UAB awarded prestigious grant to study brain tumors

UAB received a prestigious NCI award to study brain tumors, making it one of only a few institutions to hold four SPORE programs.

The UAB Comprehensive Cancer Center and the UAB Division of Neurosurgery have been awarded a prestigious SPORE, or Specialized Program of Research Excellence, grant from the National Cancer Institute for $2.3 million over three years to conduct research and develop new therapies to treat brain tumors.

spore-grant_storyUAB is one of an elite group of NCI-designated comprehensive cancer centers in the United States with four SPORE programs — for brain, breast and pancreatic cancers and a shared grant with Johns Hopkins for cervical cancer.  UAB also is one of only four institutions awarded a brain-tumor SPORE grant.

G. Yancey Gillespie, Ph.D., professor of surgery, and James M. Markert, M.D., M.P.H., James G. Galbraith professor of neurosurgery and division director, both from the UAB Division of Neurosurgery and senior scientists in the neuro-oncology program in the UAB Comprehensive Cancer Center, will co-lead the program to study contemporary therapeutics for anaplastic gliomas, the most deadly and most frequent form of malignant brain tumors.  The award includes $200,000 from the National Institutes of Neurological Disorders and Stroke to accelerate the initiation of two new clinical trials in the first year. 

“We are honored to receive this recognition and support from the NCI and the NINDS designating our brain-tumor program as one of the top five in the country. This funding will enable us to gain new insights into this devastating disease and rapidly advance novel therapeutics developed in UAB laboratories into clinical trials,” Gillespie says. 

One of the primary objectives is to develop and test a genetically engineered herpes simplex virus, known as the cold sore virus, to infect and kill brain tumor cells while sparing normal brain cells. UAB researchers will establish the safety and high quality of the virus preparation for the “first-in-man” clinical study. Another project will test the ability of a monoclonal antibody, produced at UAB, to bind to human brain-tumor cells and cause them to be killed. UAB has already conducted two clinical trials with this monoclonal antibody in patients with other types of cancer.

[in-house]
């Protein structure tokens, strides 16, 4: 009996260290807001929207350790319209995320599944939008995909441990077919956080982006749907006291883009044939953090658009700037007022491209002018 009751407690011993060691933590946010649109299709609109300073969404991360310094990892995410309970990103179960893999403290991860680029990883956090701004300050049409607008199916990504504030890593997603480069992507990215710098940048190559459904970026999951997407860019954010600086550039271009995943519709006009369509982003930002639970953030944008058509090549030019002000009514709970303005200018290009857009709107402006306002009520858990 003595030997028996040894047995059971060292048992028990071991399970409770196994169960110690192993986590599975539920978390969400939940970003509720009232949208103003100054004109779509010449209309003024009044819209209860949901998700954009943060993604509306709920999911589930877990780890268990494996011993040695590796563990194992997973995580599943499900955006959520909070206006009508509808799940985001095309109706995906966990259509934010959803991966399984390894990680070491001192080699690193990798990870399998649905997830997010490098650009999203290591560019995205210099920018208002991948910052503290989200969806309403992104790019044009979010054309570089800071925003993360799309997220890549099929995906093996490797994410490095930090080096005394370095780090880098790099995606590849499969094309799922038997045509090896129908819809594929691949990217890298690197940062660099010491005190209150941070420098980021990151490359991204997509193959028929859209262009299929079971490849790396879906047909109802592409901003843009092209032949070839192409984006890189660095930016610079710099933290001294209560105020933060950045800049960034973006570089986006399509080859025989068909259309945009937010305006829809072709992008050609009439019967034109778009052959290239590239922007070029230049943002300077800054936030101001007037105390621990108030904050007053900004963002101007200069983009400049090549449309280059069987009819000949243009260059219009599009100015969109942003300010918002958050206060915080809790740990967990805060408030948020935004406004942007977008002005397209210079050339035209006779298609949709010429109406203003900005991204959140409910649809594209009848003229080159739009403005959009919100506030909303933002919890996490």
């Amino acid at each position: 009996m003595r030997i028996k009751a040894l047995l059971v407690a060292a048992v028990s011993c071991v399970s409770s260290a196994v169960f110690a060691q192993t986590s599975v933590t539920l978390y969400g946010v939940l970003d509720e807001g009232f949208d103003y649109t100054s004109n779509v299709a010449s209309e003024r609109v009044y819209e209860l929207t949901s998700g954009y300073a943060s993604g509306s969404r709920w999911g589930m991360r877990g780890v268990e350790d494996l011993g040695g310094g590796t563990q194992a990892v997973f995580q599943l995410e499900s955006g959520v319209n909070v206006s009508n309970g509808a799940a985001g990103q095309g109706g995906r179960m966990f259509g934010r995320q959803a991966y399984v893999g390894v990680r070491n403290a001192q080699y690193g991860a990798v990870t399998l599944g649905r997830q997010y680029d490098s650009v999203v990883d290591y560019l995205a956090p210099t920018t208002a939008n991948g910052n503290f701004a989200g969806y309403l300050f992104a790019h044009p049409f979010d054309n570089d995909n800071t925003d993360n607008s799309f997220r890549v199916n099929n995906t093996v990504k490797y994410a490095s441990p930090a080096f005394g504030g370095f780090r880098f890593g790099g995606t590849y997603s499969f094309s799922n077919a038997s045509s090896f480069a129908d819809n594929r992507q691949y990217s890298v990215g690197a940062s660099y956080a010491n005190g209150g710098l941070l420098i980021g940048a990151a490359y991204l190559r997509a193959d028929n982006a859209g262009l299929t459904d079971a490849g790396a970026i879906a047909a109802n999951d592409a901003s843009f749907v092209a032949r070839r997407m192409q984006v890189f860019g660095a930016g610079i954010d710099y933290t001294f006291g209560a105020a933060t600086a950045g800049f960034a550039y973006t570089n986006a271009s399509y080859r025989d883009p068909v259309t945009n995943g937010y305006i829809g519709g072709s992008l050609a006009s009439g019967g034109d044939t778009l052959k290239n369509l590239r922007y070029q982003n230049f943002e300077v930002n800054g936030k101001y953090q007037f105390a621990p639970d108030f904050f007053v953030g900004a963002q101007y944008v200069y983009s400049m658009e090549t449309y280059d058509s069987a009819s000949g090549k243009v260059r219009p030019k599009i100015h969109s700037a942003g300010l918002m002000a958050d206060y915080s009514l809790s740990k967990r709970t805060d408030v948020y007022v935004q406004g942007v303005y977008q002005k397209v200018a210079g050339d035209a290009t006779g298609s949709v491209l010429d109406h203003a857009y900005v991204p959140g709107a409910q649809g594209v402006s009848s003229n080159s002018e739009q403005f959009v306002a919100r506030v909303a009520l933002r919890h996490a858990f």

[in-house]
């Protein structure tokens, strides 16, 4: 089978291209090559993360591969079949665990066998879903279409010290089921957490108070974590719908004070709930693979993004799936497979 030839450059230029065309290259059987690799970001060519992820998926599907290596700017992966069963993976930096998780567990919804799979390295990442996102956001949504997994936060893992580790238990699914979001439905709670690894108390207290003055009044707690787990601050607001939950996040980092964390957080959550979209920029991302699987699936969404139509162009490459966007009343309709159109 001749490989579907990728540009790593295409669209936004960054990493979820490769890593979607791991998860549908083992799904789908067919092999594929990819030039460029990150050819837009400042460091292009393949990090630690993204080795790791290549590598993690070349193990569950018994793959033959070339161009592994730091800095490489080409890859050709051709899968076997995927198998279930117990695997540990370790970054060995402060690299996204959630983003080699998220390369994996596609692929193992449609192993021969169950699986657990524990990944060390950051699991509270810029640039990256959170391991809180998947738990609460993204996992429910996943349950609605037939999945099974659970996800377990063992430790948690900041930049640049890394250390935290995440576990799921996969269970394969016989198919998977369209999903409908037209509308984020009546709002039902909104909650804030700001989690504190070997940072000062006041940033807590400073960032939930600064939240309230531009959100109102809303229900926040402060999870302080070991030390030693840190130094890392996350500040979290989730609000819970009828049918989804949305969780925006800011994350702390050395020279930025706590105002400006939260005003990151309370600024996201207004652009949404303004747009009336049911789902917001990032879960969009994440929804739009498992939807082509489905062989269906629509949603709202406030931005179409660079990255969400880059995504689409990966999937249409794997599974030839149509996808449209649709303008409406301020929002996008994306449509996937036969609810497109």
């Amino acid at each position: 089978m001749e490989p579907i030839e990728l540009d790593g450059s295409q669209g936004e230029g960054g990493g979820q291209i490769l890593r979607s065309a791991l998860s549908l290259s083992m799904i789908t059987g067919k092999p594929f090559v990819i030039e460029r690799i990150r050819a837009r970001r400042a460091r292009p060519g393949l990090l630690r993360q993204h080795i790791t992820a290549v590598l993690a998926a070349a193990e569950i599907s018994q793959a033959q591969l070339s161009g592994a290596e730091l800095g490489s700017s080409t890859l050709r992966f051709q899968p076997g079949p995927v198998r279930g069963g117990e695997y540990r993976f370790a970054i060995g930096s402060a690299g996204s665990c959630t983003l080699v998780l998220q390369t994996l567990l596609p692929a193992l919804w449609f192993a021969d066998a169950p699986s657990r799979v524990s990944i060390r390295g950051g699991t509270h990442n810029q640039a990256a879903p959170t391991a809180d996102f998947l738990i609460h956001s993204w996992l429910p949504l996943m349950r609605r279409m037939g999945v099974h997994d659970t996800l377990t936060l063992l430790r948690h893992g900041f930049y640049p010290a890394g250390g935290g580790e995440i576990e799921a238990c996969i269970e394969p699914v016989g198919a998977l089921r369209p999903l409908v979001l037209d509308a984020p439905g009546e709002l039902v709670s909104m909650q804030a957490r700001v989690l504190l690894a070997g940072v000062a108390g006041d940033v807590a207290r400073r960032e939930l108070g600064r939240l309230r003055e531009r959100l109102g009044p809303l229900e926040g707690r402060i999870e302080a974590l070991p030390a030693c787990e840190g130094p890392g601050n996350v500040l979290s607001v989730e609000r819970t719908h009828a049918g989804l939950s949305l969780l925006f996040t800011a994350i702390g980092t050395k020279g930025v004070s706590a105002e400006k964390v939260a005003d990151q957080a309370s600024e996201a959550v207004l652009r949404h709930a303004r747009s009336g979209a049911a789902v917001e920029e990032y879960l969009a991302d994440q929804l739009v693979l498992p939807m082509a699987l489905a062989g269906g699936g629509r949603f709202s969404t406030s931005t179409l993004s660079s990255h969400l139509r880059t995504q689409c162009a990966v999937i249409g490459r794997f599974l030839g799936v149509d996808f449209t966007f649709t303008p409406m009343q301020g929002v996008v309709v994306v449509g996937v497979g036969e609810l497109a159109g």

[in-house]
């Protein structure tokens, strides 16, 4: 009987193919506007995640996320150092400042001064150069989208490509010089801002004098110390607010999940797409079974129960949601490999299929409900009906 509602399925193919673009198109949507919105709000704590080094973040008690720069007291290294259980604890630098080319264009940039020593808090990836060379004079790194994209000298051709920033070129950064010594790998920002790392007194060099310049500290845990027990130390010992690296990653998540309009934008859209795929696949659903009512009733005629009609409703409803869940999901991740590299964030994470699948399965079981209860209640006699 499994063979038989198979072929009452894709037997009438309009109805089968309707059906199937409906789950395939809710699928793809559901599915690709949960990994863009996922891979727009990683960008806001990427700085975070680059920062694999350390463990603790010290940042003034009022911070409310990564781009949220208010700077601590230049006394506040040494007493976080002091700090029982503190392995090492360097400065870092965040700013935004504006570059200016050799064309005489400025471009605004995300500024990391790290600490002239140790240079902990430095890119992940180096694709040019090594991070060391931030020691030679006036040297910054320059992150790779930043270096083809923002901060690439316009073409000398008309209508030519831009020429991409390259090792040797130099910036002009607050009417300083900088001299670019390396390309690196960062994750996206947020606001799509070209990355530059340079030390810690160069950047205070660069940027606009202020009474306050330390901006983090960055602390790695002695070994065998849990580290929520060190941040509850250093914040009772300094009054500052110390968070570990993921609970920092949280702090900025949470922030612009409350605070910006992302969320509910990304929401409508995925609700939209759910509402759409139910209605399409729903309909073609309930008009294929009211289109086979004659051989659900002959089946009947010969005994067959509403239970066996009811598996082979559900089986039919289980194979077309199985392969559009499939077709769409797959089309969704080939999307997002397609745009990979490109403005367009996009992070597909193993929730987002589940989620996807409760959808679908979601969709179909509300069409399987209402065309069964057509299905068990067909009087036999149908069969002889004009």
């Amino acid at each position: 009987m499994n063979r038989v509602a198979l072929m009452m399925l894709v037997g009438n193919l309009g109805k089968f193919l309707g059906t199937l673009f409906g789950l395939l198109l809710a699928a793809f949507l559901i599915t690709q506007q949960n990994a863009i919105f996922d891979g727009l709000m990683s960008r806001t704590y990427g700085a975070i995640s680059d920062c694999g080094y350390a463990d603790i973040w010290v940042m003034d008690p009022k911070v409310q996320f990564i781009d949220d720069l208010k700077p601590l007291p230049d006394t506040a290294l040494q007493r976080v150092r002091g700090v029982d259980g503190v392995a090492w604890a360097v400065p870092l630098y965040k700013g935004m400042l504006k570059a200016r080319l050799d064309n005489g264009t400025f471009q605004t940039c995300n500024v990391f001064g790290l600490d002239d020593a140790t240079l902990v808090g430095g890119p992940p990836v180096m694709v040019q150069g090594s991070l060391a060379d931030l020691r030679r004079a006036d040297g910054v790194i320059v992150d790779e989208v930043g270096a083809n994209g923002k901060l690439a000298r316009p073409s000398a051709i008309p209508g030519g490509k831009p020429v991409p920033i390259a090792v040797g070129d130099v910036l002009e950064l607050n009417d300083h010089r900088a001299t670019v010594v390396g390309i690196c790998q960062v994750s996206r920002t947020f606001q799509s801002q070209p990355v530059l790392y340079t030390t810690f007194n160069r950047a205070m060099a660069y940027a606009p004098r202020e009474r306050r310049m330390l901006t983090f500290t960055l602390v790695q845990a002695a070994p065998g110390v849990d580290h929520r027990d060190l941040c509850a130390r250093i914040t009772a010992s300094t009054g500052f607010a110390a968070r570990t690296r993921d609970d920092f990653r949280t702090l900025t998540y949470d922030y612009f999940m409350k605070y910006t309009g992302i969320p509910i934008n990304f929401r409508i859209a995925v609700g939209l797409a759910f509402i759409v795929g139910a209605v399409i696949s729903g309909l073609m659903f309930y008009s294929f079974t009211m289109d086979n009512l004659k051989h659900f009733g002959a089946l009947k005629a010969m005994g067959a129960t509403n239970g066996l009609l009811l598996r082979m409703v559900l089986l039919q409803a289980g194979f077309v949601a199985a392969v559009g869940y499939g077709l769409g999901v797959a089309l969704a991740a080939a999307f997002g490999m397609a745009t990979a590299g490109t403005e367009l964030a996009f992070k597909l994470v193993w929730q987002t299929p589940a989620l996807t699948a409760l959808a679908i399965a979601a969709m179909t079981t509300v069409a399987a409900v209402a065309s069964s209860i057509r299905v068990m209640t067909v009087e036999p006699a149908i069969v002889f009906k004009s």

Other pilot projects include designing a clinical trial to test a small-molecule inhibitor of a critical enzyme that is overactive in brain tumors and also re-purposing an older drug with a proven safety history for treating malaria and testing its outcomes in patients with anaplastic gliomas.

The research team of 14 investigators from seven departments at UAB will comprise the interactive multi-disciplinary research team. The NCI SPORE program was started in 1992 as a way to promote interdisciplinary research and speed the transition of basic science findings to the clinical testing arena with the hope of reducing cancer-death rates and improving survival.

“This award reflects the strength of our research team to rapidly move innovative discoveries from our laboratories to our patient clinics,” says Edward Partridge, M.D., director of the UAB Comprehensive Cancer Center. “It’s a perfect example of our ability to collaboratively work together and conduct groundbreaking, leading-edge translational research."

Five core facilities will provide administrative assistance, maintain a patient clinical specimen repository to allow direct studies on tumor tissues, design and conduct clinical trials, provide biostatistical and bioinformatic support and conduct preclinical studies of new therapies in animal models of brain tumors to ensure they are safe and effective for human studies. 

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